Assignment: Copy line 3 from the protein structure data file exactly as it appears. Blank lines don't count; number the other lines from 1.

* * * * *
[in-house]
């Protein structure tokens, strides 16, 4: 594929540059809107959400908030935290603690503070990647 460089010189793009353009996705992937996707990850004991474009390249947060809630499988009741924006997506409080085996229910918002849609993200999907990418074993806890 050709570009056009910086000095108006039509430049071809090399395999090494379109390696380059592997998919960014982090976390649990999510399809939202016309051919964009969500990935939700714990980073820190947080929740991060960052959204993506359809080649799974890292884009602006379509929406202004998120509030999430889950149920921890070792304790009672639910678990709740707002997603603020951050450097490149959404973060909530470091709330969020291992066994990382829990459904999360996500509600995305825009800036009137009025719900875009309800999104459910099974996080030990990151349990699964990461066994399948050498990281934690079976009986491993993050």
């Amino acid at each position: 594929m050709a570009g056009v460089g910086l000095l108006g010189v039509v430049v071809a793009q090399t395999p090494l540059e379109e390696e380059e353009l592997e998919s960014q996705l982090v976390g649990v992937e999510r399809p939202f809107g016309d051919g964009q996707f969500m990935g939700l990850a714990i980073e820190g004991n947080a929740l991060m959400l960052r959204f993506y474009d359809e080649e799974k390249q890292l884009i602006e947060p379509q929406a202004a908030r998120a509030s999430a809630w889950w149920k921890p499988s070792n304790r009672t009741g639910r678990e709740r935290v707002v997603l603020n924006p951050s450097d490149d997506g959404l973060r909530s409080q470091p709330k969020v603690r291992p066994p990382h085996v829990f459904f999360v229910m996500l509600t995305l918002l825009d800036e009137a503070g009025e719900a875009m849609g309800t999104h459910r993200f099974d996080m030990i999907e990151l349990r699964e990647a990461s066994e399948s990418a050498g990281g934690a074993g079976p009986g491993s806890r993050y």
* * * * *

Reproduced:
């Amino acid at each position: 594929m050709a570009g056009v460089g910086l000095l108006g010189v039509v430049v071809a793009q090399t395999p090494l540059e379109e390696e380059e353009l592997e998919s960014q996705l982090v976390g649990v992937e999510r399809p939202f809107g016309d051919g964009q996707f969500m990935g939700l990850a714990i980073e820190g004991n947080a929740l991060m959400l960052r959204f993506y474009d359809e080649e799974k390249q890292l884009i602006e947060p379509q929406a202004a908030r998120a509030s999430a809630w889950w149920k921890p499988s070792n304790r009672t009741g639910r678990e709740r935290v707002v997603l603020n924006p951050s450097d490149d997506g959404l973060r909530s409080q470091p709330k969020v603690r291992p066994p990382h085996v829990f459904f999360v229910m996500l509600t995305l918002l825009d800036e009137a503070g009025e719900a875009m849609g309800t999104h459910r993200f099974d996080m030990i999907e990151l349990r699964e990647a990461s066994e399948s990418a050498g990281g934690a074993g079976p009986g491993s806890r993050y």